It can therefore be argued that DU is already illegal under existing humanitarian law, even though there is no specific treaty on DU.
I suggested that these weapons could potentially cause damage to human DNA for as long as humanity exists. This presentation was made jointly in the name of the International Peace Bureau, who accredited me on behalf of CADU, and International Educational Development, the NGO that first got DU on the Sub-Commission agenda. It was immensely successful, and the 40 copies of my oral and written presentation were gone in minutes. The accusation was made in a world forum, with several hundred national representatives present.
Every avenue must be taken to move forward, at national, European, and international levels. The more fund-raising we can do, the better. We need to work with other NGOs to prepare a joint statement to the Commission on Human Rights when it meets in February-March 2000. Every member of parliament, member of congress, and member of the European parliament needs to be lobbied. Every national member of the UN General Assembly needs to be contacted. Public actions need to be initiated, and coalition work with human rights, environmental, labour, indigenous and women's groups needs to be continued. This is an urgent issue, demanding urgent action before these weapons are ever used again, anywhere, by anyone.
DU in the USA - the Oak Ridge Story
Oak Ridge, Tennessee is the source of much of the DU used in the Gulf War and home to many of the engineers that have the patents on the penetrator designs. Oak Ridge was the first plant to generate a waste product called depleted uranium as a result of the uranium enrichment process for atomic bombs and later for reactor fuels.
The plants in Oak Ridge have lost uranium dust to the atmosphere from leaks in the gaseous diffusion process and from test explosions on DU storage cylinders. Operations in the plants attempt to keep the workers isolated from the dangerous dusts. In plant maintenance, crews of contamination suit protected workers must clean up all dusts in order to bring in other workers to the uranium areas in the enrichment plant. Over the years, workers have accumulated chronic exposures to uranium dusts from the plant and many have become ill. The illnesses resemble CFS (Chronic Fatigue Syndrome) with presentation of fatigue, memory loss, joint pains, etc. One of the larger groups of exposed workers is the Coalition for a Healthy Environment and is credited with forcing the US Department of Energy to begin to admit it harmed workers at these plants with inadequate regulations and health protections. Just this past month, the US DoE Sec. Richardson and Asst. Sec. Michaels presented a press release admitting that this happened. The first admissions were for beryllium and asbestos work exposures, and they intend to follow up in uranium exposures and other carcinogenic toxic metals and chemicals.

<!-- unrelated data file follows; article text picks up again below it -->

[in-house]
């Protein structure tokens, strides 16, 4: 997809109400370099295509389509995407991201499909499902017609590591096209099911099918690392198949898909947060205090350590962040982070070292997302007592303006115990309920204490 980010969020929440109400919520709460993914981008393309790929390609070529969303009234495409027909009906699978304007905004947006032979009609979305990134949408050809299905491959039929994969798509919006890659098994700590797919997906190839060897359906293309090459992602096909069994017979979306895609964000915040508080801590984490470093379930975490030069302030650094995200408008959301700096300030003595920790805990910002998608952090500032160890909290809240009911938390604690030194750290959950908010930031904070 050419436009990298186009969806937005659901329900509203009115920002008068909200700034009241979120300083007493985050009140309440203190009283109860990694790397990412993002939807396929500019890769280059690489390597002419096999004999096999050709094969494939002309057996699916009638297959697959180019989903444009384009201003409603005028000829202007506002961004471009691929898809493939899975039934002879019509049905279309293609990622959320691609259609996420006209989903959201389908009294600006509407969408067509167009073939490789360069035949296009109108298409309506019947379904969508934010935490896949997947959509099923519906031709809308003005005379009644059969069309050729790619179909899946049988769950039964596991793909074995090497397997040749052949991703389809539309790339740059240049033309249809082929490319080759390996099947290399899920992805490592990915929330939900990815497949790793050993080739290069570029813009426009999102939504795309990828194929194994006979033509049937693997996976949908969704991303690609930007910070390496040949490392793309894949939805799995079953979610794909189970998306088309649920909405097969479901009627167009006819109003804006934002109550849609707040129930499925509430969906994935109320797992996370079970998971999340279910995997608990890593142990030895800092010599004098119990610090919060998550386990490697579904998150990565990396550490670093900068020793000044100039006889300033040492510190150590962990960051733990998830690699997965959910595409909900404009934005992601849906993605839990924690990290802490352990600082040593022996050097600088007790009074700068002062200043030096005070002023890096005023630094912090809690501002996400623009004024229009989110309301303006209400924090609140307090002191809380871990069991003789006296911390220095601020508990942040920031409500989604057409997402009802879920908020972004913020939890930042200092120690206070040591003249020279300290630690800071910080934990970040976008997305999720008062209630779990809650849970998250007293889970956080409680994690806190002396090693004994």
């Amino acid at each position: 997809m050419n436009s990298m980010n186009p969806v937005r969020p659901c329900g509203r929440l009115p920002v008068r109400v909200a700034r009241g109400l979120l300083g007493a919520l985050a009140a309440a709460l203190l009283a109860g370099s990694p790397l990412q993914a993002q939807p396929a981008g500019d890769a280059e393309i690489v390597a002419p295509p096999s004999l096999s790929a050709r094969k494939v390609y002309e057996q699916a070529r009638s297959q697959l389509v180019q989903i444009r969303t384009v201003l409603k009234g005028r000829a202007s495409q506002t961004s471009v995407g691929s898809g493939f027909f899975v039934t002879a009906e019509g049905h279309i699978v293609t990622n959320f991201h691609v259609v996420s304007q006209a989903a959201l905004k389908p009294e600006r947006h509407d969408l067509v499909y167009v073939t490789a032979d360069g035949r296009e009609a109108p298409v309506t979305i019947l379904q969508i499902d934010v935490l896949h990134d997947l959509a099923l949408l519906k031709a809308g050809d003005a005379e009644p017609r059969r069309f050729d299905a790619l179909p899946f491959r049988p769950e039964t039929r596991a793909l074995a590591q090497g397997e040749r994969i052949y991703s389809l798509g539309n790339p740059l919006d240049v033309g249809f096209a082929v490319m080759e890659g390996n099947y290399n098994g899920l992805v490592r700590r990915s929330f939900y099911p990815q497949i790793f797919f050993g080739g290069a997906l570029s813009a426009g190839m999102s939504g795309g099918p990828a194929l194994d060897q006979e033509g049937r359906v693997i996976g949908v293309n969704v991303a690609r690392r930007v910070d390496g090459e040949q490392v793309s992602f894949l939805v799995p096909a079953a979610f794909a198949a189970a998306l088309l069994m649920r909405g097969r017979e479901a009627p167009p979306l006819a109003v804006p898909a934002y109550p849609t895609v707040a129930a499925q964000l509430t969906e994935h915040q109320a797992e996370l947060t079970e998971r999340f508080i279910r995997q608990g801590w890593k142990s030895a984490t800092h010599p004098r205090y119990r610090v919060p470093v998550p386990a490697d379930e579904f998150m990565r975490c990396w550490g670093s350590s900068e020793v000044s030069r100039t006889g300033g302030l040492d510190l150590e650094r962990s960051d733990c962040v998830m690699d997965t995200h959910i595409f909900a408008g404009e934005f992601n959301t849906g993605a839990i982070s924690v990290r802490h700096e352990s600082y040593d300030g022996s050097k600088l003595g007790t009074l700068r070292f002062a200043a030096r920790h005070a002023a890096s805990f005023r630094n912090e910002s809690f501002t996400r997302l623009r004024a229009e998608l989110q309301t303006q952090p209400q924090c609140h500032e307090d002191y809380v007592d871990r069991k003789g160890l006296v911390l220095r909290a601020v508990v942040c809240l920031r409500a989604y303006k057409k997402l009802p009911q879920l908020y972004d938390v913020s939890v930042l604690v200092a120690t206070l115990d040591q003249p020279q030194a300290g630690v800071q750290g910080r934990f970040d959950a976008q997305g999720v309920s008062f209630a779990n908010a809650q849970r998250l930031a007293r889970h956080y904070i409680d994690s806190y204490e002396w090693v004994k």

In the early years of Oak Ridge, the lack of good contamination control affected worker families as they took home contaminated clothes and shoes to wives and children. Some uranium workers wives complained of the burning semen effects way back in the 50's. In the 50's, the Oak Ridge area lead the US with the highest rates of cancer. Today, it is not only the workers that are sick, but communities around the plants suffer too. One community closest to the nuclear weapons factory now has high levels of child asthma . The area around the plants are high in rates of ALS (Amyotrophic Lateral Sclerosis), much like the Gulf Vets. All the illnesses centre around the immune dysfunction diseases, which are linked to bone seeking* toxic metals exposures. The problem became this severe due to overbearing secrecy used to keep the plant running and keep the doctors from diagnosing occupational illnesses.
This suppression of the work related illnesses masked the magnitudes of the health problems that are now becoming apparent. The masking of the health problems at the plants was intentional on the part of the managers and the government. The problems from DU exposures were fully preventable and known to the management in Oak Ridge. They were so concerned over the dusts they developed special anodize treatments to keep corrosion dusts from resulting in the hot and humid Gulf environment.
Oak Ridge took a huge bite out of the poison apple of the Garden of Eden and swept half the planet into an intoxicated science with destination plagues of hell. Jim Phelps, former Sr. Staff Engineer. Oak Ridge National Laboratory
DU and Cancers in Iraq -
Report on Mariam Appeal Round Table Conference 30th July 1999